Perhaps it feels impossible to get closer to what you want, but I’m telling you it’s not. As David so insightfully notes, you’re likely either at the beginning or you’ve forgotten where you’re going. It sounds like you’re at the beginning, but it wouldn’t hurt to clarify where you’re going and why you want to go there. Knowing where and why will help you move forward even when you feel discouraged as you do now.
Because you mentioned that you really do want to continue building your business, I’m going to go in that direction here. I want to offer practical advice to give you a place to start as you plan your next steps. Here are several actions you can take beginning now:
1. Decide how to pay the bills while you build your business.
Your business needs time to grow and become profitable and that means not prematurely putting pressure on it to be your sole source of income. How much money do you need to make each month? Are there ways you can lower your overhead? Don’t deprive yourself, but be clear about what you need and don’t need. And then know your number—what you need to make each month to cover your cost of living. What can you do now to bring in income to take pressure off of your growing business? What are people willing to pay you for today? Start there.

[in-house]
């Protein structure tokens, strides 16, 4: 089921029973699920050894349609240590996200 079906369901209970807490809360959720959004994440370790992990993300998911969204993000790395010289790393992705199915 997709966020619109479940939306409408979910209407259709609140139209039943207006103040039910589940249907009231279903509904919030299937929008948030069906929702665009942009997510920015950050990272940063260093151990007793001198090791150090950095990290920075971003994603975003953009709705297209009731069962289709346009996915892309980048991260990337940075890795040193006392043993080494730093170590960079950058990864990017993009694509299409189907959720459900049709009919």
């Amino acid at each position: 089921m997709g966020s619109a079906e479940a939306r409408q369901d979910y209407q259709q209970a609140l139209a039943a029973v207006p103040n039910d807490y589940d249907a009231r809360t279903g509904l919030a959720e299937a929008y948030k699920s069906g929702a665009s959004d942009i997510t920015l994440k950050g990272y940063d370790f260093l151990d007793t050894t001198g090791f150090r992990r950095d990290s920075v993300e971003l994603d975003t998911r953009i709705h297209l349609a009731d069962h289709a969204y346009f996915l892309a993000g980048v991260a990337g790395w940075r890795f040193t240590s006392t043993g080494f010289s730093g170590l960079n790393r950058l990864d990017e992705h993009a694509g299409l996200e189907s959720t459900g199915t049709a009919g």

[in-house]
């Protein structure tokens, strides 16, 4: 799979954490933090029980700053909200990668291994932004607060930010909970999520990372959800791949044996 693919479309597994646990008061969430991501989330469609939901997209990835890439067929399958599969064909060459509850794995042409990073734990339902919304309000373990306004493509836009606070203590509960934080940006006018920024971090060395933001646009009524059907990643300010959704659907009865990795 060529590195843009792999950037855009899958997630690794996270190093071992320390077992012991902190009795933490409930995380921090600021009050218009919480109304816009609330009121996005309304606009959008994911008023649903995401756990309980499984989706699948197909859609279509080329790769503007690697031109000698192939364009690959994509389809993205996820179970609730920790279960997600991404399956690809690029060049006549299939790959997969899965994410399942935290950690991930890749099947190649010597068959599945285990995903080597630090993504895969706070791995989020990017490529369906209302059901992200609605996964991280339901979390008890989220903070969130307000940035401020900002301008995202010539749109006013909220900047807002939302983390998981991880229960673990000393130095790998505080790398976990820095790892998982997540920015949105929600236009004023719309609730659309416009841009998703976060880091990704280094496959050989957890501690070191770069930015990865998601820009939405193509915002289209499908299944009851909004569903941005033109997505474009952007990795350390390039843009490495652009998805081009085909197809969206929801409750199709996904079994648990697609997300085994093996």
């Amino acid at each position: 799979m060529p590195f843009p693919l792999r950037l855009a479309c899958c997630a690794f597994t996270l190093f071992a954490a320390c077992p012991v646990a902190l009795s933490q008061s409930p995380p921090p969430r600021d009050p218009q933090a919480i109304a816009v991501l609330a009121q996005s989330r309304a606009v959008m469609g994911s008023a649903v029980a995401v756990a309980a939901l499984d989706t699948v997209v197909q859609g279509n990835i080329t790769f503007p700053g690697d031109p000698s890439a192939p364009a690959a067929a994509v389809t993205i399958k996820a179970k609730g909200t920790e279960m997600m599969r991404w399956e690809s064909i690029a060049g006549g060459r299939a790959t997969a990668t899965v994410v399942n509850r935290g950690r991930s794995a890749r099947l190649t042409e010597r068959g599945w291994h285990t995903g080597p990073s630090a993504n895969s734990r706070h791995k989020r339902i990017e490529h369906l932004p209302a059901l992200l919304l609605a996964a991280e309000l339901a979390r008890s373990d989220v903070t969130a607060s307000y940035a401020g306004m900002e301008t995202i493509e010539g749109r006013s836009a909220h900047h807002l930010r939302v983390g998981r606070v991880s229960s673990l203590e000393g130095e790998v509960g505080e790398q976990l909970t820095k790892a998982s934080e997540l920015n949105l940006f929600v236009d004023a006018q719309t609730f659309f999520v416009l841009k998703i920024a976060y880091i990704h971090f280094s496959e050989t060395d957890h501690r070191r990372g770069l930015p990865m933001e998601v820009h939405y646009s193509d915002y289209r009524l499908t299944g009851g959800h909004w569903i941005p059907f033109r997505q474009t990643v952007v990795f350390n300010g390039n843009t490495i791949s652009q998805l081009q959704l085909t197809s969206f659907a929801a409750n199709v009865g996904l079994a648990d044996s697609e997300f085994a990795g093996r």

2. Ask for help from trusted friends and colleagues.